When you use the same colors repeatedly on a page you emphasize color psychology. The color orange, used frequently throughout a design, even in different shades, will create a harmonious experience connected with excitement, creativity, and youth.
Thematic reference is another common concept used to create harmony in graphic design. This is also an extended version of visual echo. Thematic reference encompasses everything from the symbols and ideas related to your subject matter to the typography, color palette, and more.
If you were designing a leaflet for a company, you would choose a color palette in unison with the colors in the company’s logo. You could reflect those elements in the border of the leaflet, the heading font, and more.
Should the company be a computer brand, you can then draw attention to “technical” concepts throughout the page.
You might arrange the borders on a page to look like wires or make the whole design look like a computer screen. This pulls attention to the theme and aligns various elements to send a specific message about what’s being advertised.
What are the types of harmony in graphic design?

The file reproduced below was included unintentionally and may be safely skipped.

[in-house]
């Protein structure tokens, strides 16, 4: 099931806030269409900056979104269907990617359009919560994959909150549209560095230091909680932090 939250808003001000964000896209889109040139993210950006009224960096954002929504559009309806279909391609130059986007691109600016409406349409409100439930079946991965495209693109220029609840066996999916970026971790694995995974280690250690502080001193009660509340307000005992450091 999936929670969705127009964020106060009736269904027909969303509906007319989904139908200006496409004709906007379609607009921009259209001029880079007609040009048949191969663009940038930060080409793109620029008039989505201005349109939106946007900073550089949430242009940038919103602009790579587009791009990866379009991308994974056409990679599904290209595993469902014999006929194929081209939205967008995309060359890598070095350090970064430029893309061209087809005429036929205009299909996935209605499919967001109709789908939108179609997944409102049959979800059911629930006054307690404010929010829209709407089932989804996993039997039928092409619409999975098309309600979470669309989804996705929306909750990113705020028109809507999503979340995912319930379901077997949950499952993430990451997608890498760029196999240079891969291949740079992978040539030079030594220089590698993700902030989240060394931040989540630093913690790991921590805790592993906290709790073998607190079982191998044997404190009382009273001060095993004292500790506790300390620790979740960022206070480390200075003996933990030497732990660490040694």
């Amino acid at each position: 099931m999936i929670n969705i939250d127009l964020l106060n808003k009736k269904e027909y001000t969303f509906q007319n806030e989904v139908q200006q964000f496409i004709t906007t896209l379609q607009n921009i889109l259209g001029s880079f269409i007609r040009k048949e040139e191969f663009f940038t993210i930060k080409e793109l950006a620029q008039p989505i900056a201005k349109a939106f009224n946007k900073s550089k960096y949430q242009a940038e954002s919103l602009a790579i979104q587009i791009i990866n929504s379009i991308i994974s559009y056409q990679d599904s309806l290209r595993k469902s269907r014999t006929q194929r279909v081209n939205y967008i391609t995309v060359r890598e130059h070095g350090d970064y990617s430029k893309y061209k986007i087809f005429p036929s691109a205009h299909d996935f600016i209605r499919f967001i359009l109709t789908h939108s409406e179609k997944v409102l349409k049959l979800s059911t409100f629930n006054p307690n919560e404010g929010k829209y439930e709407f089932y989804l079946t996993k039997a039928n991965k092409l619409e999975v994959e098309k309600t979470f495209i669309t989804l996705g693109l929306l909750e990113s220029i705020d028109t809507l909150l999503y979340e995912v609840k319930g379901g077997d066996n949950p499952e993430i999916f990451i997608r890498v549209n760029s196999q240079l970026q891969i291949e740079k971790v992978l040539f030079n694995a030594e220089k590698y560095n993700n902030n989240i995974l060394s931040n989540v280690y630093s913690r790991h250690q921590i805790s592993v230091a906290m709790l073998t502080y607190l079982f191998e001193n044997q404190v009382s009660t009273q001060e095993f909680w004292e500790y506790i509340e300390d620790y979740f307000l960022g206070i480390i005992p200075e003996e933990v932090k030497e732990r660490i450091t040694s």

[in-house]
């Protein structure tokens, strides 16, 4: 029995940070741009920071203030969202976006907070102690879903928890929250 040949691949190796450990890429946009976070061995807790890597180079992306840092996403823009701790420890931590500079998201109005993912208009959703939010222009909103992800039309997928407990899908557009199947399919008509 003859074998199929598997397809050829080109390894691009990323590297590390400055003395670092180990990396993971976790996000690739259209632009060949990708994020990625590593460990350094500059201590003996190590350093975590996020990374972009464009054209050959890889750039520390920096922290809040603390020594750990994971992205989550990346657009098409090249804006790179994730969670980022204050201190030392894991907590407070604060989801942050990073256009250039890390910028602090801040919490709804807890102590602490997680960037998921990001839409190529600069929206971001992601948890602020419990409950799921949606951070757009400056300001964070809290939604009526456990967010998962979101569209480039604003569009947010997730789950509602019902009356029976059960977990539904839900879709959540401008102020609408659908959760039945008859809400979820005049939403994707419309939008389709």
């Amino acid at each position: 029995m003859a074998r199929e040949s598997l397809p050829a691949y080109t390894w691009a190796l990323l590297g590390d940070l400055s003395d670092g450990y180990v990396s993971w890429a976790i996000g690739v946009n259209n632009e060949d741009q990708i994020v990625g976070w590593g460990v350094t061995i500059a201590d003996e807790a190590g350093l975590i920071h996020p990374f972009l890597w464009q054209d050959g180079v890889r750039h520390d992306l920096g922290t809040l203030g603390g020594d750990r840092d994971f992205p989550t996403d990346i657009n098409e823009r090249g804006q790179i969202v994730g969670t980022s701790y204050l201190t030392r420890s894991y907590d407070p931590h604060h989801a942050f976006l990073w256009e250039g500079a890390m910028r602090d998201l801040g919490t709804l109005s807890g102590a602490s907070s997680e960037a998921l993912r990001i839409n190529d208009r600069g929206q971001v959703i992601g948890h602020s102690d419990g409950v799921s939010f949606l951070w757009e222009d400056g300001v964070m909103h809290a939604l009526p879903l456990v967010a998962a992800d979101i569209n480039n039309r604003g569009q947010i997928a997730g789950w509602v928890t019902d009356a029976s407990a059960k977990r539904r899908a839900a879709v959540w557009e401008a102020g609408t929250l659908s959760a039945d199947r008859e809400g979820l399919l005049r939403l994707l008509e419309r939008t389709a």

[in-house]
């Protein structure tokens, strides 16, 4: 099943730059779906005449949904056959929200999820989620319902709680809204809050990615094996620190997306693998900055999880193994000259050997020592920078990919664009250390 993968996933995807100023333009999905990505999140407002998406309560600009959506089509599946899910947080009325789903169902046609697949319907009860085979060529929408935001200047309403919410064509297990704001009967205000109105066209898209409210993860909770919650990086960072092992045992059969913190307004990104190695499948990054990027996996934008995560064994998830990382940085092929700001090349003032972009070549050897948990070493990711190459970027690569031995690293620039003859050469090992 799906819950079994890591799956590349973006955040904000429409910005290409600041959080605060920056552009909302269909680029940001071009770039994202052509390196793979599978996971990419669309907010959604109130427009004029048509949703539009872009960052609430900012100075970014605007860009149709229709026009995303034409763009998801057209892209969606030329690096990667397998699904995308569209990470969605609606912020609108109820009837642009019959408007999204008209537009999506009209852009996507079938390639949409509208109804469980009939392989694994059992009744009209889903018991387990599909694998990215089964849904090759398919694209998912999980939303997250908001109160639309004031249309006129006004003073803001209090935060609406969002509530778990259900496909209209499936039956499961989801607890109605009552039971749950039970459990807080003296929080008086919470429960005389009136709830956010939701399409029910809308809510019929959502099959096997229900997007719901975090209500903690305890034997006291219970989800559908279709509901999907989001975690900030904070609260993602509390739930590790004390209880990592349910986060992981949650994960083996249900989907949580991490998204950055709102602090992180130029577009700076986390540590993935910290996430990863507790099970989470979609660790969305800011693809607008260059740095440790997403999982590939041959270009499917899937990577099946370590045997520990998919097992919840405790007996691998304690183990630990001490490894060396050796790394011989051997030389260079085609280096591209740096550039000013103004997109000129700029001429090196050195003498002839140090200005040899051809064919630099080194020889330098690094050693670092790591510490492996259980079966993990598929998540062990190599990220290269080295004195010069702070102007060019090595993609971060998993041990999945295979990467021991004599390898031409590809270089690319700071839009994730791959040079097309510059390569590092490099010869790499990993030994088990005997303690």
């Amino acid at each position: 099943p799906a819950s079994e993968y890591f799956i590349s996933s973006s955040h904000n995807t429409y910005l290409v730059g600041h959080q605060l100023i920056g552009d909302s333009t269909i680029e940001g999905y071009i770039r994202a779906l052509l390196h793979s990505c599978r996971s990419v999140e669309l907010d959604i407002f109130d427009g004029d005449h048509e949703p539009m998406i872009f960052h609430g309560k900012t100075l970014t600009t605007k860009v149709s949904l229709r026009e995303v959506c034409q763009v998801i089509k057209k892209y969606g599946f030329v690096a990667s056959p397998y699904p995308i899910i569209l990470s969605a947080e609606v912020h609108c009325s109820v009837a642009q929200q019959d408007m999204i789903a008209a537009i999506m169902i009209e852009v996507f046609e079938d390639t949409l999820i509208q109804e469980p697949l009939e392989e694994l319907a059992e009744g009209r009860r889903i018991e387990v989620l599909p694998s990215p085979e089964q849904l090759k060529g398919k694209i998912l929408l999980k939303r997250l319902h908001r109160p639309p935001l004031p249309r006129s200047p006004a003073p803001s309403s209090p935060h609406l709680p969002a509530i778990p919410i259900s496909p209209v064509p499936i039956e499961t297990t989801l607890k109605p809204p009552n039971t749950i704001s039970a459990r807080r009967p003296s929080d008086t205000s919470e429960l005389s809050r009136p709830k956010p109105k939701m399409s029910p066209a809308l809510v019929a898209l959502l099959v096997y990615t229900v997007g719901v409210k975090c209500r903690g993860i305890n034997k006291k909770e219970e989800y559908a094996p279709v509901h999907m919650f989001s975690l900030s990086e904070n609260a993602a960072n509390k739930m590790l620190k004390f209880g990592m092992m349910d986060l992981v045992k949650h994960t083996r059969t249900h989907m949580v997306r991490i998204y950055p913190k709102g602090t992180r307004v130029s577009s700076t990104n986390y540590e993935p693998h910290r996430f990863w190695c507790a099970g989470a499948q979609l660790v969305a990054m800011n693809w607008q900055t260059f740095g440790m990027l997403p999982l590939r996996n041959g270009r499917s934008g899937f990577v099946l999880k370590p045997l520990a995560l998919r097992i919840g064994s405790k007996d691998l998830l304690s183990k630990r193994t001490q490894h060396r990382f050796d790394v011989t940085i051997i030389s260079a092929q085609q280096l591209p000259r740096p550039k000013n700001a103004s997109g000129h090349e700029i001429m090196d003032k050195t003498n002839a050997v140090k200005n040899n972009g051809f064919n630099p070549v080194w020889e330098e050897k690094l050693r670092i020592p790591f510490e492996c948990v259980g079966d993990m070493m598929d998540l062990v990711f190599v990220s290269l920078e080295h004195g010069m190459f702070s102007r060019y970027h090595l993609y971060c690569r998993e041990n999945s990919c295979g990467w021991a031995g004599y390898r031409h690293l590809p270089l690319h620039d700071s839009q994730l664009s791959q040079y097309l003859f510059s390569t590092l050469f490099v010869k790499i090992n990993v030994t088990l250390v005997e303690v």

There are various forms of harmony in graphic design. The overall concept is usually referred to as “visual harmony,” but when we dive a little deeper, we discover the various components of harmony working together to create this alignment.
Here are a few examples:
Color harmony in graphic design
Color harmony is one of the most common ways to create relationships between components and make a composition feel whole and unified. There are a number of color theories designers can use to create harmonious color.
One option is to use consistent, complementary colors. If you wanted to create a beautiful, harmonious leaflet, you might use multiple shades of purple throughout the image.
You can also use “split complementary colors” or using a color placed alongside your primary shade within the color wheel. Red and purple work well together, as do purple and blue.
Other designers create harmony with analogous color schemes, featuring colors in close proximity on the color wheel, like red and yellow.